Article supplied by Rural shops alliance
Small Business Saturday UK is a grass roots, non-commercial campaign, which highlights small business success and encourages consumers to ‘shop local’ and support small businesses in their communities. The day itself takes place on the first shopping Saturday in December each year, but the campaign aims to have a lasting impact on small businesses.
It has been reported that Small Business Saturday 2014 was a great success with 16.5 million people shopping in a small independent business on that day, representing a 20% increase on the previous year or an extra 2.7 million more shoppers. Research has also indicated that 64% of UK consumers were aware of the day (a rise of 33% on the previous year). There was also increased activity on social media last year with around 3.5 million Facebook views.
So with such a high level of awareness it would seem sensible to join in and take advantage of this day specifically designed to help the small business and to get people to “shop local”.
To find out more go to the dedicated website www.smallbusinesssaturdayuk.com and don’t forget to let others know what you are doing on social media by using the hashtag #SmallBizSatUK
Local produce the key to differentiation
Article by Sharon Davies
Shopping habits are changing and consumers are becoming far more discerning. Moving away from the big weekly shop , shoppers are cottoning onto the fact that buy-one-get-one-free offers means that fridges are still full of wilting and out-of-date produce at the end of the week. Shoppers realise that buying less more frequently means less waste and spend.
Convenience stores are the most popular place for ‘top up’ shopping with 60% of shoppers using them for this type of trip, according to IGD’s latest Shopper Vista research. However, competition to capture this top-up spend is intensifying; in addition to convenience stores, some 42% of shoppers now also use supermarkets for top-ups, 31% visit food discounters and 22% use high street discounters.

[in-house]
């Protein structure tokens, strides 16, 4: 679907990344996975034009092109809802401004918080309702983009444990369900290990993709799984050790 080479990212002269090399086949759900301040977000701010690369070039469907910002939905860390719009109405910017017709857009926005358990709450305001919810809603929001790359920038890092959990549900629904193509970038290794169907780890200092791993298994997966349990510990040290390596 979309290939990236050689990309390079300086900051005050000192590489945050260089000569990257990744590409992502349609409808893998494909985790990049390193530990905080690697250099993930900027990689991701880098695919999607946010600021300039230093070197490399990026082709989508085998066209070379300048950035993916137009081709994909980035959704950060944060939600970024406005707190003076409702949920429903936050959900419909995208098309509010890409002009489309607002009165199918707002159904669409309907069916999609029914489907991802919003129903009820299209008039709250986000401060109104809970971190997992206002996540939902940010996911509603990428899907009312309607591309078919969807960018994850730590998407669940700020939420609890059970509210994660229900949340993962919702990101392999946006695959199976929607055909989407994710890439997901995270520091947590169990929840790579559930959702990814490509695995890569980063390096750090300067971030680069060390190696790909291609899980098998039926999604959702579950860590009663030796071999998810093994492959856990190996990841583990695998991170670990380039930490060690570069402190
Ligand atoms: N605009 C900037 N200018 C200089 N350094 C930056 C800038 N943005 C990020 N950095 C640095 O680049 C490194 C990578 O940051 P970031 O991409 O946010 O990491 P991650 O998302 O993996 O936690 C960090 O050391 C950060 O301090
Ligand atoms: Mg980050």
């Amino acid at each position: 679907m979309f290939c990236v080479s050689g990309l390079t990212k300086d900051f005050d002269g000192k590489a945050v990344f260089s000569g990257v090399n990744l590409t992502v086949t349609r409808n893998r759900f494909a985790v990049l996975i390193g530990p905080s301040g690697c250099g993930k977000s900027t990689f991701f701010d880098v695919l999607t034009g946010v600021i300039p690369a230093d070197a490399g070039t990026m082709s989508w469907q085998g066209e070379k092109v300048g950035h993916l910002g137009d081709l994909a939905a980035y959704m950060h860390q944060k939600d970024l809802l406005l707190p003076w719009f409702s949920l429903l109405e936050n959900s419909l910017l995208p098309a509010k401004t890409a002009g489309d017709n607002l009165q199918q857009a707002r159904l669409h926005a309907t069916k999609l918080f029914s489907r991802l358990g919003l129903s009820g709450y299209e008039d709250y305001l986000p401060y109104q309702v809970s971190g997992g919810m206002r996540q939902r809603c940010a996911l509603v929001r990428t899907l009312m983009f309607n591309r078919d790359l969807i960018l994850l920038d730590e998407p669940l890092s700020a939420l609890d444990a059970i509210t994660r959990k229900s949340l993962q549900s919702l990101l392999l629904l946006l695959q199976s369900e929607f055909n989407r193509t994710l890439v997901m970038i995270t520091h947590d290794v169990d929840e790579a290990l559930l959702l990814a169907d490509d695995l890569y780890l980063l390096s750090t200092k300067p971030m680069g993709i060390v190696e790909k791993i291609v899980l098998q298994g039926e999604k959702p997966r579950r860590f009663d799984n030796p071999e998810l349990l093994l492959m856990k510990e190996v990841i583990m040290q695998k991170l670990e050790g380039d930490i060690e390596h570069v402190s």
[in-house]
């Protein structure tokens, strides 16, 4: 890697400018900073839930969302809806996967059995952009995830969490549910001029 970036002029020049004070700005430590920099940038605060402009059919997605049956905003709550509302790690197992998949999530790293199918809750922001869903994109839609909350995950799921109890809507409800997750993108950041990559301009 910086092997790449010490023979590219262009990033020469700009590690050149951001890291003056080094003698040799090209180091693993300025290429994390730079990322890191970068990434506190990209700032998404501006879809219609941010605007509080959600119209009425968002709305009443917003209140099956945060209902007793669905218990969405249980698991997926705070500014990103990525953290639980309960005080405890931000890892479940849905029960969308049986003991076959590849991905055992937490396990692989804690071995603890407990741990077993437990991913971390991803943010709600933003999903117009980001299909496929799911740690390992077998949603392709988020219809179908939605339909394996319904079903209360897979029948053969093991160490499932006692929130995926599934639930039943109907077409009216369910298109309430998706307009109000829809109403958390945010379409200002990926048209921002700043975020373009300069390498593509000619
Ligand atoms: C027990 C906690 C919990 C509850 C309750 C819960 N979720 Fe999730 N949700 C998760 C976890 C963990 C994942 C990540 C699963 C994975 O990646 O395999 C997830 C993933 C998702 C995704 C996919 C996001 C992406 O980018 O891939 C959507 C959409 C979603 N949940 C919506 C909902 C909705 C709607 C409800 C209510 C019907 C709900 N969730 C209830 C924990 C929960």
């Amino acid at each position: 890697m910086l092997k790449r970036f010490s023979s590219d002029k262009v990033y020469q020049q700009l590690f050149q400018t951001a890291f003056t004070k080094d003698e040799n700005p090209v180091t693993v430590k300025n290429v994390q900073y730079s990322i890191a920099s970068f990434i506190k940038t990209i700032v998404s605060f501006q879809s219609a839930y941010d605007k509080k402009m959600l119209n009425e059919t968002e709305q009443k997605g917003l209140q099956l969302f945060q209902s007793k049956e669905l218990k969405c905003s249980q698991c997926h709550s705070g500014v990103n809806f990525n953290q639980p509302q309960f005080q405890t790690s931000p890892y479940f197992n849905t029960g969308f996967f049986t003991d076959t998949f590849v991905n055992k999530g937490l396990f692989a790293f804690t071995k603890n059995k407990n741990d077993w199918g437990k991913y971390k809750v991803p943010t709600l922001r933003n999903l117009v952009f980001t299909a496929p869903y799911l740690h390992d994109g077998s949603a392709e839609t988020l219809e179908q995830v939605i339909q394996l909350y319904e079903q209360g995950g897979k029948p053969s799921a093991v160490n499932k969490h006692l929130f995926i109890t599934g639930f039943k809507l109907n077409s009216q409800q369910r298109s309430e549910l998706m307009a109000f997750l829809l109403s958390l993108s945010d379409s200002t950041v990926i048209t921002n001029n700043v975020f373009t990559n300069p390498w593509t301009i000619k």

Research suggests that shoppers don’t always trust the local c-store to supply certain categories and therefore will travel further to buy foods such as fresh meat, fish, fruit and vegetables from the local supermarket. C-stores are however ahead for staple top-up items such as bread, milk and eggs. Many of the big stores realise they need to target the ‘little and often’ spend and have rearranged their layouts to deliver an easier, convenience-style shop for people who just want to pop in for a few things.
Consumers living in urban locations were likely to visit convenience stores more frequently than those living in suburban or village/rural locations, while village dwellers, particularly older consumers, were more likely to shop on a traditional weekly or monthly basis. And while 90% of those living in rural locations had done some form of top-up shopping, this was more likely to be in a larger superstore than a convenience store. It would appear shoppers in rural locations predominately use convenience stores as distress destinations or to fill the gap between larger shops, meaning that basket sizes are lower than in urban areas. It’s evidently not enough that your shop is the nearest – It seems that some local people need a more compelling reason to visit.
So how can Rural shops combat this and try to attract a bigger share of this top-up trade? As they are primarily a distress destination (helping shoppers out of a fix) longer opening hours are important, rural retailers need to encourage more frequent visits by using new technology. “Acting as a click-and-collect point or incorporating a post office service can increase footfall in rural areas and ultimately increase the chance of impulse buying,” .The introduction of local produce is often a big attraction and a great way to encourage customers to purchase more fresh food from you. Thus reducing the need to visit a superstore. So in summary although it is important for C- stores to be keen on price, it’s also important to find ways to differentiate themselves from the superstores. IGD research backs this up; it says shoppers want more from local stores, such as a commitment to the community or by supporting local producers.
So how will the future retail scene pan out? Most analysts agree that the shift towards convenience stores, discounters and internet retailing sees no signs of disappearing over the long term, with more growth for Aldi and Lidl, and a greater uptake of online shopping.
On a positive note, Him! expects local shopping to continue to grow as standards rise along with shoppers’ broadening perceptions of what they can use c-stores for.
For information about Kent producers visit www.producedinkent.co.uk or call 01732 853170